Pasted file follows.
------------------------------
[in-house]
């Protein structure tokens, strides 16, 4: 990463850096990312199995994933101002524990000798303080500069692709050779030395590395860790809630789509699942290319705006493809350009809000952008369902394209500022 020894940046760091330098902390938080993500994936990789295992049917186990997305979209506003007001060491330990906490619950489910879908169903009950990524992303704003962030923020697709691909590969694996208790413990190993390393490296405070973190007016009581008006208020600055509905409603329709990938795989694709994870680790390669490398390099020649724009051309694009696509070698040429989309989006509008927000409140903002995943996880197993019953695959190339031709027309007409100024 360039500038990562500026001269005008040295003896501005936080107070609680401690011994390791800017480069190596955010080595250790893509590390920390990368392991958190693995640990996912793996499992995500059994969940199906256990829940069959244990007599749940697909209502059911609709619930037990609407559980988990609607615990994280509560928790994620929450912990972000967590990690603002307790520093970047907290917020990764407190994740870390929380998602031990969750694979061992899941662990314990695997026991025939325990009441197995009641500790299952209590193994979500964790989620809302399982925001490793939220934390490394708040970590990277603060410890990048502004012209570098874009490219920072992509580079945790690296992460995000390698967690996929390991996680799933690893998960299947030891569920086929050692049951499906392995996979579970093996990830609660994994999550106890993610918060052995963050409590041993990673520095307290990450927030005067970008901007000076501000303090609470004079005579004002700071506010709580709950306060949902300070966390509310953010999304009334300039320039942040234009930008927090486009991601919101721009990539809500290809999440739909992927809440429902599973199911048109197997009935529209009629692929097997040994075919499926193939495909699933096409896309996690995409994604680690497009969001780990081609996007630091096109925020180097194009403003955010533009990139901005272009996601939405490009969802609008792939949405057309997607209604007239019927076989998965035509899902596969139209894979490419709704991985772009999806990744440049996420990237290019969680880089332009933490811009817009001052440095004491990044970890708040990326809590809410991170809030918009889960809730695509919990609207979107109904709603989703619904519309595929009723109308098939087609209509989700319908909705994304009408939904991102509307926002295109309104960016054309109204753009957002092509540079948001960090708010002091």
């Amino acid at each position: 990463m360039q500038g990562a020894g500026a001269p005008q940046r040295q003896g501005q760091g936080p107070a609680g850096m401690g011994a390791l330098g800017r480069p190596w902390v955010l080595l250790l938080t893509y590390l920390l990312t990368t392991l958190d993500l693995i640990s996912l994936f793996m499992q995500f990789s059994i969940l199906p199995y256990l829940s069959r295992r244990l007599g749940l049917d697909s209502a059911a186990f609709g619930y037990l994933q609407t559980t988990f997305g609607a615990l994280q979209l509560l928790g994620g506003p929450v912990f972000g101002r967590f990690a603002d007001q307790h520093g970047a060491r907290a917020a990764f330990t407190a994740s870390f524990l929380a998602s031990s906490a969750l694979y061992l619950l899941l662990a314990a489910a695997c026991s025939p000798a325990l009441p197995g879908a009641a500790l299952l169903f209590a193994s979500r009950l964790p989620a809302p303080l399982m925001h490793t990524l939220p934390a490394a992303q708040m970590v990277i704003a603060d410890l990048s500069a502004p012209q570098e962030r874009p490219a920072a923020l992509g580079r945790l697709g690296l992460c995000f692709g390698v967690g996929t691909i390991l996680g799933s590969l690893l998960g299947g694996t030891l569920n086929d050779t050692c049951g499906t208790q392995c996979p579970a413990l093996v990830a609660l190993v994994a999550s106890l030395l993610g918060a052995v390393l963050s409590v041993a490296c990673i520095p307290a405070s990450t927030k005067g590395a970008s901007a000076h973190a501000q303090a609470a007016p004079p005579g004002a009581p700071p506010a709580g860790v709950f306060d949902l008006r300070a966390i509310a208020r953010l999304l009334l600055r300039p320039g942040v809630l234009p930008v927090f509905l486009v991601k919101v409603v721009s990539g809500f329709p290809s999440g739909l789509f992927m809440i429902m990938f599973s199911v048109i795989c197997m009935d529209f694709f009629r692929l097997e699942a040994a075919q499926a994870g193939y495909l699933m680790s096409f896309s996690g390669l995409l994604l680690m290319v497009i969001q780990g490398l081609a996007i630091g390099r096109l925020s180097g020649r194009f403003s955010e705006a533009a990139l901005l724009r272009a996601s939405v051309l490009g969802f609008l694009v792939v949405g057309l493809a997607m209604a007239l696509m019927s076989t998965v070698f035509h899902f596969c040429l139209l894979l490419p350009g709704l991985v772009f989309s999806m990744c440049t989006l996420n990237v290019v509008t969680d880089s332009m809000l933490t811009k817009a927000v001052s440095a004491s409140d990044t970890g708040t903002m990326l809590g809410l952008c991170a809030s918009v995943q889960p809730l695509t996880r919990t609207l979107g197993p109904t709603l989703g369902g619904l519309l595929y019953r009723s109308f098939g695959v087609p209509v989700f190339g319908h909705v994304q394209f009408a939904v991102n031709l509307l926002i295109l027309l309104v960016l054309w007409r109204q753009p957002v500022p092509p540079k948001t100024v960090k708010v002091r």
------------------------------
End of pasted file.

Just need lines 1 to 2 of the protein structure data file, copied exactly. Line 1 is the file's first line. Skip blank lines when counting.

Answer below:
[in-house]
């Protein structure tokens, strides 16, 4: 990463850096990312199995994933101002524990000798303080500069692709050779030395590395860790809630789509699942290319705006493809350009809000952008369902394209500022 020894940046760091330098902390938080993500994936990789295992049917186990997305979209506003007001060491330990906490619950489910879908169903009950990524992303704003962030923020697709691909590969694996208790413990190993390393490296405070973190007016009581008006208020600055509905409603329709990938795989694709994870680790390669490398390099020649724009051309694009696509070698040429989309989006509008927000409140903002995943996880197993019953695959190339031709027309007409100024 360039500038990562500026001269005008040295003896501005936080107070609680401690011994390791800017480069190596955010080595250790893509590390920390990368392991958190693995640990996912793996499992995500059994969940199906256990829940069959244990007599749940697909209502059911609709619930037990609407559980988990609607615990994280509560928790994620929450912990972000967590990690603002307790520093970047907290917020990764407190994740870390929380998602031990969750694979061992899941662990314990695997026991025939325990009441197995009641500790299952209590193994979500964790989620809302399982925001490793939220934390490394708040970590990277603060410890990048502004012209570098874009490219920072992509580079945790690296992460995000390698967690996929390991996680799933690893998960299947030891569920086929050692049951499906392995996979579970093996990830609660994994999550106890993610918060052995963050409590041993990673520095307290990450927030005067970008901007000076501000303090609470004079005579004002700071506010709580709950306060949902300070966390509310953010999304009334300039320039942040234009930008927090486009991601919101721009990539809500290809999440739909992927809440429902599973199911048109197997009935529209009629692929097997040994075919499926193939495909699933096409896309996690995409994604680690497009969001780990081609996007630091096109925020180097194009403003955010533009990139901005272009996601939405490009969802609008792939949405057309997607209604007239019927076989998965035509899902596969139209894979490419709704991985772009999806990744440049996420990237290019969680880089332009933490811009817009001052440095004491990044970890708040990326809590809410991170809030918009889960809730695509919990609207979107109904709603989703619904519309595929009723109308098939087609209509989700319908909705994304009408939904991102509307926002295109309104960016054309109204753009957002092509540079948001960090708010002091």